Charles de Lint's 2003 novel Spirits in the Wires is one of those delightful fantasy novels that works both on it's own merits and as an interesting look at how we viewed The Internet in the early 2000s. The novel, based in his fictional city of Newford, connects Christy Riddell, a renowned folklorist (and regular Newford supporting character) to two women, Christianna Tree and Saskia Madding, both of whom come from strange beginnings and are about to go on a journey that melds the World Wide Web with de Lint's faerie mythology.
In the novel a virus has struck the Wordwood, a popular website that works like a sort of sentient Wikipedia, and has been mentioned in any number of de Lint's other works over the years. Initially shutting down the website, the virus mutates and soon regular users of the site disappear in a sweeping world-wide event that connects the novel's primary characters with a number of others from de Lint's world.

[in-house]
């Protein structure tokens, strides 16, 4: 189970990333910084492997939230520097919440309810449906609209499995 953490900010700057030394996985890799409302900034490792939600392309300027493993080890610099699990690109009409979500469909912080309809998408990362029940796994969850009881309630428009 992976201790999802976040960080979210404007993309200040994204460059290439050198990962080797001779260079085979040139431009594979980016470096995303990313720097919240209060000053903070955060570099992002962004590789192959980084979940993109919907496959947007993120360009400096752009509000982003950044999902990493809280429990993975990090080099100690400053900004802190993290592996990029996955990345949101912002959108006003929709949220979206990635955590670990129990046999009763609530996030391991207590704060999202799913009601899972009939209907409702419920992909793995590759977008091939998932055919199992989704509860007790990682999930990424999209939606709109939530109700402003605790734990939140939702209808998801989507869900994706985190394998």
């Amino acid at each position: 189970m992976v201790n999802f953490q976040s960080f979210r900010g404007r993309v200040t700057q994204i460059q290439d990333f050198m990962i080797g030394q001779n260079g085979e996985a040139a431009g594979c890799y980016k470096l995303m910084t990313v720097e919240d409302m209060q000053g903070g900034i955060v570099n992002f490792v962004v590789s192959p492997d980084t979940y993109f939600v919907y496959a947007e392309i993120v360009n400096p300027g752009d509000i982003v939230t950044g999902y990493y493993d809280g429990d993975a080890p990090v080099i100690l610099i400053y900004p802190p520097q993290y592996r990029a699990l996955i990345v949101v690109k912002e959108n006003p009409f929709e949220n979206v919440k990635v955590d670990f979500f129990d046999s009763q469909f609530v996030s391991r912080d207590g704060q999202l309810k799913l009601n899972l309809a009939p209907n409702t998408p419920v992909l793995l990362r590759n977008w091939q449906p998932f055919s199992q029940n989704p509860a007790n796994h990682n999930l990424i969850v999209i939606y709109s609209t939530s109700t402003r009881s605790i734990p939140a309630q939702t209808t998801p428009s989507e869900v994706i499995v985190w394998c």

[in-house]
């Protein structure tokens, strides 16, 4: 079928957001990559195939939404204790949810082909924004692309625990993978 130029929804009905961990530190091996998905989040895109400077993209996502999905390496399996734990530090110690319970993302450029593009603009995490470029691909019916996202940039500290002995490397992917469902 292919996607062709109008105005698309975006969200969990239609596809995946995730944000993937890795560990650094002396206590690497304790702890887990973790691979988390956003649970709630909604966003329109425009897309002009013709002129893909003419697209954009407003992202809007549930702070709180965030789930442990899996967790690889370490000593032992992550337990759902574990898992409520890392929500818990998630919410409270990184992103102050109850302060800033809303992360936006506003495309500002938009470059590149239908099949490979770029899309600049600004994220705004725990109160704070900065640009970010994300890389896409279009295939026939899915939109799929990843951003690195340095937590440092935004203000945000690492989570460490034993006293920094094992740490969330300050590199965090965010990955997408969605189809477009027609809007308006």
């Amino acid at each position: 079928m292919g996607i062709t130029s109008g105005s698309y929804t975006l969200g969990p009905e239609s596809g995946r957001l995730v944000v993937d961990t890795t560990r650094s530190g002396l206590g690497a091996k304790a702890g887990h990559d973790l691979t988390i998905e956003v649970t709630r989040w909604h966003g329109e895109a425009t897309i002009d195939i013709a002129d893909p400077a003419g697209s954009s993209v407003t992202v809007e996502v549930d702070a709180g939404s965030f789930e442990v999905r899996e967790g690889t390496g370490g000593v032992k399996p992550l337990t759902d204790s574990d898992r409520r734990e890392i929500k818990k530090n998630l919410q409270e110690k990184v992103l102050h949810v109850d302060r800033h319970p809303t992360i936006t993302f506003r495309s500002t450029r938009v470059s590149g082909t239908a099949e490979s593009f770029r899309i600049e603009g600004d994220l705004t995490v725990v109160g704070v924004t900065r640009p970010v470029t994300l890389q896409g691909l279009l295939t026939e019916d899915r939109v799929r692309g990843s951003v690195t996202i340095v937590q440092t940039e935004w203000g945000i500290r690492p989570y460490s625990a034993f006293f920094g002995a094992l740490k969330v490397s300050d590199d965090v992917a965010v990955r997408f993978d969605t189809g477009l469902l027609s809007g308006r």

The story works as a journey, but travels back and forth between three groups, giving the reader a number of well-developed characters to follow and some pretty amazing wonders along the way. I don't want to get into too many specifics as much of the fun of the novel comes from the various twists and turns of the plot, but it is definitely well worth the read.
1 month ago